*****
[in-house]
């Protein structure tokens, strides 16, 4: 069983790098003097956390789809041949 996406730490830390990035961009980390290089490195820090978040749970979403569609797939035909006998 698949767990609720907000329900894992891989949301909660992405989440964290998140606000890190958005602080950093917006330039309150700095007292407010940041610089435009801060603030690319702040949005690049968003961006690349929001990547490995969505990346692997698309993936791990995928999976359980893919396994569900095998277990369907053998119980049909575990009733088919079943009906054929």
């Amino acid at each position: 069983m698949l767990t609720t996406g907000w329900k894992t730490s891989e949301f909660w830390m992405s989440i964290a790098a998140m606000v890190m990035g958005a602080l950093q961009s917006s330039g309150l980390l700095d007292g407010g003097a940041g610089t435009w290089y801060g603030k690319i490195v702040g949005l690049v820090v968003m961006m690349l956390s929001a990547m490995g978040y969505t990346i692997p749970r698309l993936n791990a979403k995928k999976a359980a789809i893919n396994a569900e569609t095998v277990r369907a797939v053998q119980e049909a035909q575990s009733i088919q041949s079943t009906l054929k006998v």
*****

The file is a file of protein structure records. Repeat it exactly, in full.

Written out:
[in-house]
């Protein structure tokens, strides 16, 4: 069983790098003097956390789809041949 996406730490830390990035961009980390290089490195820090978040749970979403569609797939035909006998 698949767990609720907000329900894992891989949301909660992405989440964290998140606000890190958005602080950093917006330039309150700095007292407010940041610089435009801060603030690319702040949005690049968003961006690349929001990547490995969505990346692997698309993936791990995928999976359980893919396994569900095998277990369907053998119980049909575990009733088919079943009906054929």
């Amino acid at each position: 069983m698949l767990t609720t996406g907000w329900k894992t730490s891989e949301f909660w830390m992405s989440i964290a790098a998140m606000v890190m990035g958005a602080l950093q961009s917006s330039g309150l980390l700095d007292g407010g003097a940041g610089t435009w290089y801060g603030k690319i490195v702040g949005l690049v820090v968003m961006m690349l956390s929001a990547m490995g978040y969505t990346i692997p749970r698309l993936n791990a979403k995928k999976a359980a789809i893919n396994a569900e569609t095998v277990r369907a797939v053998q119980e049909a035909q575990s009733i088919q041949s079943t009906l054929k006998v």